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This eBook from the Gutenberg Project consists of approximately 40 pages of information about Notes and Queries, Number 14, February 2, 1850.

Among a few of the many floating quotable passages universally known, without any trace of the authors, among general readers and writers, are the following:—­

  “When wild in woods the noble savage ran.”

DRYDEN’s Conquest of Grenada.

  “And whistled as he went for want of thought.”

DRYDEN’s Cymon and Iphigenia.

  “Great wits are sure to madness near allied,
  And thin partitions do their bounds divide.”

DRYDEN’s Absalom and Achitophel, st. i.  I. 163.

  “The tenth transmitter of a foolish face.”

SAVAGE.

  “When Greek meets Greek then comes the tug of war.”

NAT.  LEE.

The real line in Lee is—­

  “When Greeks join Greeks then was the tug of war.”

LEE’s Alexander the Great.

J.W.G.  GUTCH

* * * * *

I wish to ask a few questions, referring to these lines, if you do not think the subject already exhausted by Mr. Rimbault’s curious and interesting communication.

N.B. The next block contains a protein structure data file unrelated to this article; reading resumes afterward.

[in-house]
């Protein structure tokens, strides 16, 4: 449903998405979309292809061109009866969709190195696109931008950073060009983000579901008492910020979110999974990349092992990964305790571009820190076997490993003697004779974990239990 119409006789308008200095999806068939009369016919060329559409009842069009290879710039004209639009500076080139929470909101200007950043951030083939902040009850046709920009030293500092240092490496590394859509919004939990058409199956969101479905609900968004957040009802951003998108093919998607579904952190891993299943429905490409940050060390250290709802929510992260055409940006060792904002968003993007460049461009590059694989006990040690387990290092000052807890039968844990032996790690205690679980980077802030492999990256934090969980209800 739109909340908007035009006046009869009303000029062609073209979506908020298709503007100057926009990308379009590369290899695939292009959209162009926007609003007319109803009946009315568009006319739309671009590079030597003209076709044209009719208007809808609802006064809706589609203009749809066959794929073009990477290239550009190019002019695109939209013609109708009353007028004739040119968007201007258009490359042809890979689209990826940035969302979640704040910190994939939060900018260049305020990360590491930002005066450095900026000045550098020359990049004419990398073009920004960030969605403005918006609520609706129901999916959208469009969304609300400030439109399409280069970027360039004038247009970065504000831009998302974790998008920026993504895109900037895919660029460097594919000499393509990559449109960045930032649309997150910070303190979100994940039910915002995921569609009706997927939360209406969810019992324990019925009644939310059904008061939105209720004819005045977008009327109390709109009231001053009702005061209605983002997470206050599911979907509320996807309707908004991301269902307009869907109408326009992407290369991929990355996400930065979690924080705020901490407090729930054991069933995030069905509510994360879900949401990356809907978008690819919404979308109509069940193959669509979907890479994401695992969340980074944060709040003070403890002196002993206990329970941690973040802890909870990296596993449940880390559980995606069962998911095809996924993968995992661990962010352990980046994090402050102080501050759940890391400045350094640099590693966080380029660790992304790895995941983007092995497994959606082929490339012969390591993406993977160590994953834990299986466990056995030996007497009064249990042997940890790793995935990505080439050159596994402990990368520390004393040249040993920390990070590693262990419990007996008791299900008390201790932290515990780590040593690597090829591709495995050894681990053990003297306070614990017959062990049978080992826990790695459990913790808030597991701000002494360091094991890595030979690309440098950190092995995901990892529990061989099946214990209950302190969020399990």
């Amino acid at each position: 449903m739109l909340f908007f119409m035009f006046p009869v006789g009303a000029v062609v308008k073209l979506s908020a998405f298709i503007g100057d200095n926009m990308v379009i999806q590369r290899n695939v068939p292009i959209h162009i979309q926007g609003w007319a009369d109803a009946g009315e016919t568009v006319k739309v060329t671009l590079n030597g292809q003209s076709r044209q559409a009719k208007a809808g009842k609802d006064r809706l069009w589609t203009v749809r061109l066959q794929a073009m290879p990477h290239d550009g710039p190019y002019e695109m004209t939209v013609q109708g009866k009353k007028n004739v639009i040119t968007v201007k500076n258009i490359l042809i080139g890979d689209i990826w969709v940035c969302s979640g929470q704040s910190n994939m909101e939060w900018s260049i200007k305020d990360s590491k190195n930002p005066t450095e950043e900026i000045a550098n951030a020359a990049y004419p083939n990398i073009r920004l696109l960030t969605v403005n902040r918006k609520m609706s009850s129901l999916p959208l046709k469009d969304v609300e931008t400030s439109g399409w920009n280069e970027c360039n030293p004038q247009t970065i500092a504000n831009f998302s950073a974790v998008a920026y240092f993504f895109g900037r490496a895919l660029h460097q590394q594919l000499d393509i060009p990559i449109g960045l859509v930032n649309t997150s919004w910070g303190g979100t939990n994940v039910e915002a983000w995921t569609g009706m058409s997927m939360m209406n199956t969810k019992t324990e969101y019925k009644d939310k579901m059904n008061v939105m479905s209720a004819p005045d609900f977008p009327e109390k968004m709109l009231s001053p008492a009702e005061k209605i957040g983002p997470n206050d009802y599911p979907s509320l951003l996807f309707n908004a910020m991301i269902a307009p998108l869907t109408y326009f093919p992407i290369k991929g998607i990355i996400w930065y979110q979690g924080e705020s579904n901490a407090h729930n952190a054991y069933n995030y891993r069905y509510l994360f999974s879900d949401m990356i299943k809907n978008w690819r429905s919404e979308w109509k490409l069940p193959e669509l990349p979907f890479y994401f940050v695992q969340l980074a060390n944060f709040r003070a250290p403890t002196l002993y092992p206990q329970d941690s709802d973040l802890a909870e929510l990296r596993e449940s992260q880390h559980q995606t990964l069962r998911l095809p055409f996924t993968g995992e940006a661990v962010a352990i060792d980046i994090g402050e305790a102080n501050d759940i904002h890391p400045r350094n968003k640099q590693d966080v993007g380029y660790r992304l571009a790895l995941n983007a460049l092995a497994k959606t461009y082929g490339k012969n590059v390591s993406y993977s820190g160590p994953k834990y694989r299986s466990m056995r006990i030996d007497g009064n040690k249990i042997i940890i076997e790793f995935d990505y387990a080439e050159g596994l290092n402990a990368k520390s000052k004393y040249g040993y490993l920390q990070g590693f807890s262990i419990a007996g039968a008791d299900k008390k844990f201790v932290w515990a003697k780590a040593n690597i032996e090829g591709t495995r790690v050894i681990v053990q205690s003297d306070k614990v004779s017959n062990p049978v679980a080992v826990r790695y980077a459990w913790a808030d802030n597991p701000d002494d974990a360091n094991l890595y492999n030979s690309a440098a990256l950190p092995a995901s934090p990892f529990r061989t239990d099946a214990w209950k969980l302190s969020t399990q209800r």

1.  Does not the entire quotation run somewhat thus:—­

  “For he that fights and runs away
  May live to fight another day;
  But he that is in battle slain
  Can never hope to fight again”?

2.  Are the two last lines in the Musarum Deliciae?

3.  May not the idea suggesting the two first lines be traced to some passage in one of the orations of Demosthenes, and, PAST him, to the “[Greek:  Anaer ho pheugon kai palin machaesetai]” of some contemporary, if not still older writer?

4.  Whose Apothegems [qy., those of Demosthenes?] are under consideration on folio 239., from which Mr. Rimbault quotes?

Queries 1, 2, 3 have long stood in MS. in my note-book, and I should much like to see them in print, while the subject to which they refer is still fresh in the minds of your readers.

MELANION

* * * * *

The lines—­

  “For he that fights and runs away
  May live to fight another day,”

resemble the following quatrain in the Satyre Menippee, being one of the several verses appended to the tapestry on which was wrought the battle of Senlis:—­

  “Souvent celuy qui demeure
  Est cause de son meschef;
  Celuy qui fuit de bonne heure
  Peut combattre de rechef.”

A.J.H.

* * * * *

NOTES FROM FLY-LEAVES, No. 5.

In the library of St. John’s College are some hundreds of volumes bequeathed to it by Thomas Baker; most of these have little notices on the fly-leaves, some thirty or forty of which seem worth printing.  One (Strype’s Life of Parker) has marginal notes throughout the book, the value of which will be duly appreciated by those who have read Baker’s notes on Burnet’s Reformation. (See the British Magazine for the last year.)

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